Help with improving Dubai IDs

There seems to have been a recent iNat project in Dubai that has resulted in a lot of erroneous Research Grade IDs. Also, many are not wild observations and need to be tagged as such.

Here are Research Grade observations.

Here are Needs ID observations.



I’ve marked a few obvious ones as non-wild. Unfortunately for someone knowing nothing about the fauna and flora there, many aren’t that obvious. I’d suspect many of the palm trees to be cultured, but with my total lack of knowledge I can’t be sure at all.


Some of the observations actually show wild organisms. Some are quite interesting. Most are cultivated plants given absurd identifications and “confirmed” by equally ignorant fellow-students. I’ve started. My ignorance of the flora of that area is a hindrance.


I marked a bunch as captive/cultivated and disagreed with some absurdly specific IDs for plants that are neither native nor commonly cultivated. I also sent this message to one of the users who had added 500+ ID confirmations in the past couple days. Assuming good faith, I’m hoping he will be motivated to help with cleanup.

Thanks for joining iNat and jumping in to help identify people’s observations. One thing to know about the ID process is that it’s important to only add IDs that you have definite knowledge about.

You’ll probably already have noticed that iNat will suggest possible IDs for most new observations. These can be quite accurate where the algorithm has a lot of good-quality data to work with, but in places like the UAE there are challenges. The existing number of observations is quite low (so the machine learning process doesn’t have much to work with). And there are lots of non-native species (garden plants, street trees, cats, etc.) The result is that the suggestions can be pretty inaccurate, and will often suggest species from other areas of the world where iNat already has a lot of content (like the U.S.)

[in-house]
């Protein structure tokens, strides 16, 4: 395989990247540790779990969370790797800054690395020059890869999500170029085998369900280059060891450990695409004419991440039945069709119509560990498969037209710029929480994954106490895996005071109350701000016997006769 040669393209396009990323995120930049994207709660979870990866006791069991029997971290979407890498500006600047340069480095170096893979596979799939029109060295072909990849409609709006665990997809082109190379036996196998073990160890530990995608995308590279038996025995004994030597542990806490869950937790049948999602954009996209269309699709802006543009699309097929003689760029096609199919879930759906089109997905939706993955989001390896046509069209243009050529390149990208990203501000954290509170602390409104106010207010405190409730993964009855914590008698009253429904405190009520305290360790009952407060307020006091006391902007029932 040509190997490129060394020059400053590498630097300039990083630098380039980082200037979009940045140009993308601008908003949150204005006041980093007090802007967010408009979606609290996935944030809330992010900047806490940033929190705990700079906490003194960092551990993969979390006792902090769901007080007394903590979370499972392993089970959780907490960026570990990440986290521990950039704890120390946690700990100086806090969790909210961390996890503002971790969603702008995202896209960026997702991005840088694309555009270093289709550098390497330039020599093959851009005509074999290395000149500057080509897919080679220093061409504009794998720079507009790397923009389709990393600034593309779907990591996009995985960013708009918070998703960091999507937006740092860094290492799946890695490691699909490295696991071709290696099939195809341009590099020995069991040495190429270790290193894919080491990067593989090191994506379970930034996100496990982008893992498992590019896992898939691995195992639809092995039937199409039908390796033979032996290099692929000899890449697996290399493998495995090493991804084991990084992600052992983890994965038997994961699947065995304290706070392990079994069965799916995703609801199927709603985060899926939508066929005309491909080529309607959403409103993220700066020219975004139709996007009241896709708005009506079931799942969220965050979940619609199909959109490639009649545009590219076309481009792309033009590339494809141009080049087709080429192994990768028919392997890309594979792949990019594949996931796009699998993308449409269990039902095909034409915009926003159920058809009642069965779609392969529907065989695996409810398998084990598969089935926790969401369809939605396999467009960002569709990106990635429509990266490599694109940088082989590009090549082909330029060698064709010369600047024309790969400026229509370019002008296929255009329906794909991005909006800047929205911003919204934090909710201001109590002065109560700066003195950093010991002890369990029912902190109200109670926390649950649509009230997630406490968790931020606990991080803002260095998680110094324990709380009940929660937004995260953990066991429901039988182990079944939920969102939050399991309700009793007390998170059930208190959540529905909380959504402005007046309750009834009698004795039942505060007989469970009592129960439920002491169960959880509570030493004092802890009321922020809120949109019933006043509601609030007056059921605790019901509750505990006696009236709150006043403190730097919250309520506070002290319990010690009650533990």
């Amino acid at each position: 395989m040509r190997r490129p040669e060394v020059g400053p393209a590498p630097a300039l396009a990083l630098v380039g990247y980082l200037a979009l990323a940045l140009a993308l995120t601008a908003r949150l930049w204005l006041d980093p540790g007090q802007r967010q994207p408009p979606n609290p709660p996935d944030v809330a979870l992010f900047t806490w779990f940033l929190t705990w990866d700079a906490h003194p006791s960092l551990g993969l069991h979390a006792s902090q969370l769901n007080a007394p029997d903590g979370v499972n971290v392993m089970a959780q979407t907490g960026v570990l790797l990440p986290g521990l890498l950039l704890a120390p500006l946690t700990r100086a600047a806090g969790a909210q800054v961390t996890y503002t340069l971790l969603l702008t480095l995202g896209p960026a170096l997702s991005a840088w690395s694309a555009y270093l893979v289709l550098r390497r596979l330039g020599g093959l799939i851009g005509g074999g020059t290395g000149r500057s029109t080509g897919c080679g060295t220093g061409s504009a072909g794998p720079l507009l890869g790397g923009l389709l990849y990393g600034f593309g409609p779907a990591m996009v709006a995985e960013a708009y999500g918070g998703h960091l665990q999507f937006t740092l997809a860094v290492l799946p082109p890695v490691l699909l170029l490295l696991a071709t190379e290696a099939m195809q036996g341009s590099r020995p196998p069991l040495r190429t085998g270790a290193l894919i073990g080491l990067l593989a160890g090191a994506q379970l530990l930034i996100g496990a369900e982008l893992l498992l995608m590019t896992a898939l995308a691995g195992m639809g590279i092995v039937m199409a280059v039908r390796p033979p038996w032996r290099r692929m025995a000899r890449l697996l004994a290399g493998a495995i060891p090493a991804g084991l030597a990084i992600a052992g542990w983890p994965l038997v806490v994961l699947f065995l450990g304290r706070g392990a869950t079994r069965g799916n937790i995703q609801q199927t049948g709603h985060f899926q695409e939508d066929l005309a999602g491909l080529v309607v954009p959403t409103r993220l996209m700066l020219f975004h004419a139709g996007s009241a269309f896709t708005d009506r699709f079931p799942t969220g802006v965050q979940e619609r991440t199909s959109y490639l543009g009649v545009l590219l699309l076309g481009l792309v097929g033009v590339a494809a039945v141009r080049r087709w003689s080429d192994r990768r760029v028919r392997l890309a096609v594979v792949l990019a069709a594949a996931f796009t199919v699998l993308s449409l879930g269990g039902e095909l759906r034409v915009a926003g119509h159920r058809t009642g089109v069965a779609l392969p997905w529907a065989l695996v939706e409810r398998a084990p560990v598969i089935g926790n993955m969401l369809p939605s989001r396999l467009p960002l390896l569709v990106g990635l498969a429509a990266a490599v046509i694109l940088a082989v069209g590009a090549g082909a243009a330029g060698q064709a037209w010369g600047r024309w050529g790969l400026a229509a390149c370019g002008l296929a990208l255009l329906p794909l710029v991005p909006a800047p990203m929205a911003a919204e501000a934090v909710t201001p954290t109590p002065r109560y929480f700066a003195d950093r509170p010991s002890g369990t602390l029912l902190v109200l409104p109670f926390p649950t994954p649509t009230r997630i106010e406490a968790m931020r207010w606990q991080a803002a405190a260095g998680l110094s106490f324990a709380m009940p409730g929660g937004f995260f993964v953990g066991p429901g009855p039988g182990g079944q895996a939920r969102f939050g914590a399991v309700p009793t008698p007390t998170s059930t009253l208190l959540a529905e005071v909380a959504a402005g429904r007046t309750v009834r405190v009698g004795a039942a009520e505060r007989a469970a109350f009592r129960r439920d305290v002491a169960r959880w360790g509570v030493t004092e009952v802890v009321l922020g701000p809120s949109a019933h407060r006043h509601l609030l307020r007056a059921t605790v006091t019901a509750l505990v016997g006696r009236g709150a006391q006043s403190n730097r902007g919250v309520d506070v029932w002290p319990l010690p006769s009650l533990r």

So, it’s really important not to just confirm existing IDs if you don’t know for sure that the ID is correct. You can help improve the quality of data for the UAE by correcting wrong IDs. You don’t even need to know exactly what the organism is – it’s helpful just to mark something as a “Flowering Plant” rather than leave it wrongly identified as some rare wildflower from Michigan.

Here’s some guidance on how to identify observations:


FYI as per usual with student projects, there are also copyright infringement cases. I only scrolled though one page before spotting one, which led to a few more. I don’t have time right now to scroll through a thousand observations, but if anyone sees anything suspiciously cropped and pixellated, it would be worth doing a quick reverse image search through google or tineye.

Edit: I decided to look a bit more and it seems like many of the users are submitting a few images each that are taken from the internet. I’ve found at least 5 different users that have done some sort of image theft. There are likely a lot more, but I need to get back to my proper task at hand. I might look at it more on Friday.

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I found that one observer, saraalmalik, is posting photos I think are cut-and-paste jobs. How do you want them marked?